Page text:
In a dramatic scene played out before a lunchtime crowd in downtown Baltimore yesterday, firefighters rescued more than two dozen office workers trapped on a fire escape after heavy smoke from a fire forced them to flee a high-rise building.
The rickety fire escape at the rear of 16 S. Calvert St. would not extend the last 20 feet to the ground, requiring firefighters to coax the workers the rest of the way on a fire truck's aerial ladder.
"That was the scariest part, climbing down and trying to get onto the fire truck ladder," said Sharon A. Carpenter-Rose, 31, advertising service manager at Baltimore magazine, which has offices on the 10th floor of the 11-story building.
There were no injuries caused by the two-alarm blaze, but medics treated Ms. Carpenter-Rose at the scene for smoke inhalation.
"I feel a little jittery, a little woozy, I guess," said Ms. Carpenter-Rose, as she sat on a Redwood Street curb after making it to the street. "At the time you're going through something, it doesn't bother you, but after it's over, you say, 'Oh, my God.' "
Many of those workers on the fire escape -- including Ms. Carpenter-Rose and a co-worker who is eight months' pregnant -- were from the upper floors of the building and already had been stymied in their attempts to get out.
After winding their way up the building's sole staircase, which was quickly filling with dense black smoke, they found a locked fire door on the 11th floor that forced them to walk back down the stairs to the 10th floor and out to the fire escape.
"We were terrified, everyone, 25 of us, walking back and forth, saying, 'What do we do? What do we do?" said Molly K. Seerey, 25, Baltimore magazine's receptionist, who first heard the fire alarm and alerted co-workers on the intercom.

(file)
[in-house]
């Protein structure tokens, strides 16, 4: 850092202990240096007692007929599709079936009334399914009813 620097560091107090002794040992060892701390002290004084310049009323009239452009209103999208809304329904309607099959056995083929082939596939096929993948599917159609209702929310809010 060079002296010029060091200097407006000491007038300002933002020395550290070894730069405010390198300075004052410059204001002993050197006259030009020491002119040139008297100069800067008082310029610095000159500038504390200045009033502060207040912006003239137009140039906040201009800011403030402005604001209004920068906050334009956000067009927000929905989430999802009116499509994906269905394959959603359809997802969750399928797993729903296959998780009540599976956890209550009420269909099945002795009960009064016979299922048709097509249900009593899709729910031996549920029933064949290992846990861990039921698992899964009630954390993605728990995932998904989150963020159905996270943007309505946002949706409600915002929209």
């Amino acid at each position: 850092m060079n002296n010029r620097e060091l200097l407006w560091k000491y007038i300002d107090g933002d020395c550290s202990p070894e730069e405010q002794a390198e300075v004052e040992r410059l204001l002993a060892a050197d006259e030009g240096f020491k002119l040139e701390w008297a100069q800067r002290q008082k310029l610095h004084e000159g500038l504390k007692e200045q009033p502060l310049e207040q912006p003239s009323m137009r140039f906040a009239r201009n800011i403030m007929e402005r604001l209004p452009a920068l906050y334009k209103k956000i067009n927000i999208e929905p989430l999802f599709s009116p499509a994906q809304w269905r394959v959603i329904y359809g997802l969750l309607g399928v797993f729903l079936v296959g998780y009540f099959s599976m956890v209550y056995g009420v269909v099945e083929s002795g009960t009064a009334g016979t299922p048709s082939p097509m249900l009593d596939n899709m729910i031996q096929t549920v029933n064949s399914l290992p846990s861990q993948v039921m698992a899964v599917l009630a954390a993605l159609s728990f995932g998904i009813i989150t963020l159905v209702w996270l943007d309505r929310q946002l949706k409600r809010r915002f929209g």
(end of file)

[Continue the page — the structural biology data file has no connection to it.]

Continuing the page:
Fire officials said the blaze -- which drew 65 firefighters and 20 pieces of equipment -- had been intentionally set in an unoccupied office on the seventh floor, where some furniture and papers were stored. The arson, which caused an estimated $5,000 in property damage, was still under investigation.
The owner of the partially occupied building, Kenilworth Equities Properties Inc., will be cited under the city fire code for having an inoperable fire escape, said Battalion Chief Hector L. Torres, a Fire Department spokesman.
Other possible fire code violations also were being investigated, Chief Torres said.
The company -- which is based in New York and owns about a dozen office and residential buildings in the city -- was cited in early 1992 for a minor malfunction in the fire alarm system, which was corrected just after it was reported, he said.
Barbara L. McGraw, Kenilworth's director of leasing in Baltimore, declined to comment yesterday.
Firefighters arriving at the building about 12:20 p.m. found smoke pouring from the seventh-floor windows of the structure -- the front of the building -- on the northwest corner of Calvert and Redwood streets.
The initial call to the Fire Department included reports of workers trapped on upper floors of the brick office building, once the headquarters of the now-defunct Old Court Savings and Loan Association.
"We had a lot of people in there that we were very concerned about," Chief Torres said.
Almost immediately, firefighters called for more equipment, which seemed to speed to the scene from all over, including the wrong way down one-way Calvert Street, snarling traffic in downtown's central business district for hours.